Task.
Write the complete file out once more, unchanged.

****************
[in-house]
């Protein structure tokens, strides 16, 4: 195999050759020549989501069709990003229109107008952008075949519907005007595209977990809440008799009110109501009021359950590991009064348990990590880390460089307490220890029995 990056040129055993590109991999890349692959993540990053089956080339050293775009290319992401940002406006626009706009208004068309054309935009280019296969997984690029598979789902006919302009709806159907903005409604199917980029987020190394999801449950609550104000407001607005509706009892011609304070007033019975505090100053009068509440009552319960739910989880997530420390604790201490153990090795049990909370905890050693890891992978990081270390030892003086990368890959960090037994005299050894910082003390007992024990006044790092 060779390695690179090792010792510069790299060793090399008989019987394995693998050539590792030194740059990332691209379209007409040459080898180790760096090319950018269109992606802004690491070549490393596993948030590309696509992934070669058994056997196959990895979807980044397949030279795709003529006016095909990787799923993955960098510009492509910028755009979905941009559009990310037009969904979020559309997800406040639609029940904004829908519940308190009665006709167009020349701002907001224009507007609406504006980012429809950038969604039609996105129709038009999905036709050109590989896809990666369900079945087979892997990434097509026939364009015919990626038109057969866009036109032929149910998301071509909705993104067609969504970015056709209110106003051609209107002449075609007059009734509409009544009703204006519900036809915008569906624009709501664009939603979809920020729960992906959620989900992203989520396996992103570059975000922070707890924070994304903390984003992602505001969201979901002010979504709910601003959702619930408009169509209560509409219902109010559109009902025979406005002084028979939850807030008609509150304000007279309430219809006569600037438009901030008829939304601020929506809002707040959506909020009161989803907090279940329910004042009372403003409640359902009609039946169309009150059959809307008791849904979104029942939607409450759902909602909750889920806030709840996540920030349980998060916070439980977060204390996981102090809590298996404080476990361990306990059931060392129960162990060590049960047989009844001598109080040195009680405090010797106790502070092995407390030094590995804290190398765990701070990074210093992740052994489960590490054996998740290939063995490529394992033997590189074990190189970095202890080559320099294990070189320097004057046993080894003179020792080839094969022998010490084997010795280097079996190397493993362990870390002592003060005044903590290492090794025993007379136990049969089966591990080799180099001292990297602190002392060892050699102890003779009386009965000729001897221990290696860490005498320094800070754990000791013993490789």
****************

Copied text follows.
[in-house]
């Protein structure tokens, strides 16, 4: 195999050759020549989501069709990003229109107008952008075949519907005007595209977990809440008799009110109501009021359950590991009064348990990590880390460089307490220890029995 990056040129055993590109991999890349692959993540990053089956080339050293775009290319992401940002406006626009706009208004068309054309935009280019296969997984690029598979789902006919302009709806159907903005409604199917980029987020190394999801449950609550104000407001607005509706009892011609304070007033019975505090100053009068509440009552319960739910989880997530420390604790201490153990090795049990909370905890050693890891992978990081270390030892003086990368890959960090037994005299050894910082003390007992024990006044790092 060779390695690179090792010792510069790299060793090399008989019987394995693998050539590792030194740059990332691209379209007409040459080898180790760096090319950018269109992606802004690491070549490393596993948030590309696509992934070669058994056997196959990895979807980044397949030279795709003529006016095909990787799923993955960098510009492509910028755009979905941009559009990310037009969904979020559309997800406040639609029940904004829908519940308190009665006709167009020349701002907001224009507007609406504006980012429809950038969604039609996105129709038009999905036709050109590989896809990666369900079945087979892997990434097509026939364009015919990626038109057969866009036109032929149910998301071509909705993104067609969504970015056709209110106003051609209107002449075609007059009734509409009544009703204006519900036809915008569906624009709501664009939603979809920020729960992906959620989900992203989520396996992103570059975000922070707890924070994304903390984003992602505001969201979901002010979504709910601003959702619930408009169509209560509409219902109010559109009902025979406005002084028979939850807030008609509150304000007279309430219809006569600037438009901030008829939304601020929506809002707040959506909020009161989803907090279940329910004042009372403003409640359902009609039946169309009150059959809307008791849904979104029942939607409450759902909602909750889920806030709840996540920030349980998060916070439980977060204390996981102090809590298996404080476990361990306990059931060392129960162990060590049960047989009844001598109080040195009680405090010797106790502070092995407390030094590995804290190398765990701070990074210093992740052994489960590490054996998740290939063995490529394992033997590189074990190189970095202890080559320099294990070189320097004057046993080894003179020792080839094969022998010490084997010795280097079996190397493993362990870390002592003060005044903590290492090794025993007379136990049969089966591990080799180099001292990297602190002392060892050699102890003779009386009965000729001897221990290696860490005498320094800070754990000791013993490789």